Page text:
The idea that something I'd written made someone feel that way was a bit loathsome. I've stopped writing plays since and, given how awfully embarrassing, mortifying, that blogger's sentence felt to read, will probably never do so again. Maybe that's for the best.
So yes, star ratings can be horrible, mean things. On the plus side, they can give your show a quick marketing boost and you can also slap them on the posters/ e-shots. You might even even sell a bucket load more tickets as a result, or give yourself an extra foothold in a funding bid. From memory, we saw a big up-take in sales after a three-star Fringe review in The Guardian.
Stars don't also tank a show if there's enough audience support: We Will Rock You was punished by reviewers but broke records. Compare that with over the Atlantic, where stars aren't even used, and a New York Times mauling can mean an early end.
But it's the attitude behind the reviews that matters more. Even though it may not be intentional, sometimes I feel as though criticism that isn't constructive is just cruel. I don't think critics need to be adversarial so much as slightly cynical cheerleaders: yes they'll raise their pom-poms if required, but they are entitled to sit there stoney-faced as well.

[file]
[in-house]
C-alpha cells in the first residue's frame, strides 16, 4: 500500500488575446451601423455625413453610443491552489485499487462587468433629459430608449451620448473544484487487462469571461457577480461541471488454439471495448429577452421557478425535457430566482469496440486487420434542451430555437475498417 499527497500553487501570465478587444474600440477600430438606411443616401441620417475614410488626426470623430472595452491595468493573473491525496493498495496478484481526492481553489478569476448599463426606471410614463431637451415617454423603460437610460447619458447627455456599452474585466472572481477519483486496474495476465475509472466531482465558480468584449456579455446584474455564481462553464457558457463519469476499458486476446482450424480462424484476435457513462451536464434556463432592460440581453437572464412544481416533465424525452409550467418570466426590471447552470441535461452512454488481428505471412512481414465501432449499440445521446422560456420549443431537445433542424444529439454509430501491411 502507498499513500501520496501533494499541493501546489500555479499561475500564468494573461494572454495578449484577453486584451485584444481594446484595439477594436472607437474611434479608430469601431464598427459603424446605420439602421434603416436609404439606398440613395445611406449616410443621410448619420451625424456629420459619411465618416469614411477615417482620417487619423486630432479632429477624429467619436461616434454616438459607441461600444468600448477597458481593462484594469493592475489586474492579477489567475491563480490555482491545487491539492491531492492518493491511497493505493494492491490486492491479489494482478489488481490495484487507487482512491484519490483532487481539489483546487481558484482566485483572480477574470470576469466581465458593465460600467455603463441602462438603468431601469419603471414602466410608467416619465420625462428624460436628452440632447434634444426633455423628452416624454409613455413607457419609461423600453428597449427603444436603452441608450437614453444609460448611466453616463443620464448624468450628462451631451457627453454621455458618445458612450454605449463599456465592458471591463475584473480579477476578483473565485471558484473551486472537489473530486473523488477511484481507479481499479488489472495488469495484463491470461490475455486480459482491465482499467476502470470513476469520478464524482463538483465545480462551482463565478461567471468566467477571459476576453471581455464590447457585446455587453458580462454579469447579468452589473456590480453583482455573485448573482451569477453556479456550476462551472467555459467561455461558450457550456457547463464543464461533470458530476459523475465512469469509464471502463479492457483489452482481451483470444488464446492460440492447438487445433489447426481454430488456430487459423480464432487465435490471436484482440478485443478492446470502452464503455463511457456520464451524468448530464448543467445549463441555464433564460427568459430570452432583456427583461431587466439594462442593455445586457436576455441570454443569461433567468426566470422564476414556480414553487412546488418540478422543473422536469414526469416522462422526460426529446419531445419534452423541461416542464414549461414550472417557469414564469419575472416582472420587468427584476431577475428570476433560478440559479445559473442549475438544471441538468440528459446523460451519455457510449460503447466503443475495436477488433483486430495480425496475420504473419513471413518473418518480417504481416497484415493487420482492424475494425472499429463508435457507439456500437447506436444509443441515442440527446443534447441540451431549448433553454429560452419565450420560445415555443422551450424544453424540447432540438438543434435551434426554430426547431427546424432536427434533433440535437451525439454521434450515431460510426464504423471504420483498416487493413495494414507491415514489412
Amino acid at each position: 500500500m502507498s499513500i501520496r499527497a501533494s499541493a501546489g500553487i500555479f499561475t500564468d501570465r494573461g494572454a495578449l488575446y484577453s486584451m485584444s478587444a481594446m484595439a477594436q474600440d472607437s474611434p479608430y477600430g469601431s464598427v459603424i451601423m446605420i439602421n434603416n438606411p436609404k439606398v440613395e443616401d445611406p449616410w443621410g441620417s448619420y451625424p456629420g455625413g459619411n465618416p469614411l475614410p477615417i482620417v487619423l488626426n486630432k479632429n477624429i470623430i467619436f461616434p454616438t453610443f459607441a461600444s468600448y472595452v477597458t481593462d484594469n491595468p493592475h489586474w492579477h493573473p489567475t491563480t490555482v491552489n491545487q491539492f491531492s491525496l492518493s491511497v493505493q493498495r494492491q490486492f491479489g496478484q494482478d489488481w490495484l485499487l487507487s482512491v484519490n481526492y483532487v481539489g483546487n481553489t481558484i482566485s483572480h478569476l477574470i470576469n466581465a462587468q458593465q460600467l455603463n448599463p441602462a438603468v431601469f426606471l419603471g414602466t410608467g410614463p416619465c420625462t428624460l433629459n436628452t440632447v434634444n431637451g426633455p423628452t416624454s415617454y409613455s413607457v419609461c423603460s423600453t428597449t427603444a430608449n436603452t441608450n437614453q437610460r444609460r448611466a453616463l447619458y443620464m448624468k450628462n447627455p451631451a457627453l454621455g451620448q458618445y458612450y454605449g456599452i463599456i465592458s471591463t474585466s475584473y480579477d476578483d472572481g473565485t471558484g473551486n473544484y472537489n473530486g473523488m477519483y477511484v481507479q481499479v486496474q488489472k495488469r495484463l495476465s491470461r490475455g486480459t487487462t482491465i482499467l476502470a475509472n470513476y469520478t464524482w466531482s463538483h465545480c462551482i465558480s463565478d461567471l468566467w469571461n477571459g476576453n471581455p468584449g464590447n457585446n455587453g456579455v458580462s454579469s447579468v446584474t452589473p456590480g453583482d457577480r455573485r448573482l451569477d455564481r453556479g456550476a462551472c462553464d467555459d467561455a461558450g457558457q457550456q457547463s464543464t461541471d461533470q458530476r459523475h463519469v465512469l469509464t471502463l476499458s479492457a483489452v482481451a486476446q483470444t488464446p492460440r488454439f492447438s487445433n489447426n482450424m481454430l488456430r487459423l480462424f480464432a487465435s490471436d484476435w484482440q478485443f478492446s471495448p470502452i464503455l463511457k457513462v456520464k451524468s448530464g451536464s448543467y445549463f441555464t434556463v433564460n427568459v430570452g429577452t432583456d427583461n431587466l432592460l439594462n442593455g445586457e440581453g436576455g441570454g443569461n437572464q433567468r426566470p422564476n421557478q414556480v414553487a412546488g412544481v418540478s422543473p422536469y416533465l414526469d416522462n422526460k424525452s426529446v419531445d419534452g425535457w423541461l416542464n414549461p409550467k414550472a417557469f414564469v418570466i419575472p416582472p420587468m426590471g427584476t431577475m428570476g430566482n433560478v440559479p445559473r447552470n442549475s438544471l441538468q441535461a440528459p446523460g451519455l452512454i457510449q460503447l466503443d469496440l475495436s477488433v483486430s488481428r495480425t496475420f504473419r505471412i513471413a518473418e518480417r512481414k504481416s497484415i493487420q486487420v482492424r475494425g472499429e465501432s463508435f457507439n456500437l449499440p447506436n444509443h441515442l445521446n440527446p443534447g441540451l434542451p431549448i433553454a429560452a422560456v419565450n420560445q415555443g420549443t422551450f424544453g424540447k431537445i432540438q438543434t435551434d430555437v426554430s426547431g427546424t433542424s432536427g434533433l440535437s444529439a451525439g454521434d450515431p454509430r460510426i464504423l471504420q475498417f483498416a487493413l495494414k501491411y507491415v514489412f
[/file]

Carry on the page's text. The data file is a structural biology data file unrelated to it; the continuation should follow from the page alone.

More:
It's the thinking behind these reviews that may sometimes need to be re-examined – especially when writing about those creating in the midst of intense adversity, pandemic or otherwise. An encouraging three-star, or even two-star review can mean worlds more than a blasé four star: "you didn't really stick the landing much this time but your voice matters, so give it another try."
But for now, though, don't just rail against stars – think about the whole critical eco-system, and what more could be done. Criticism isn't exempt from innovation, and it will take an industry to push for it.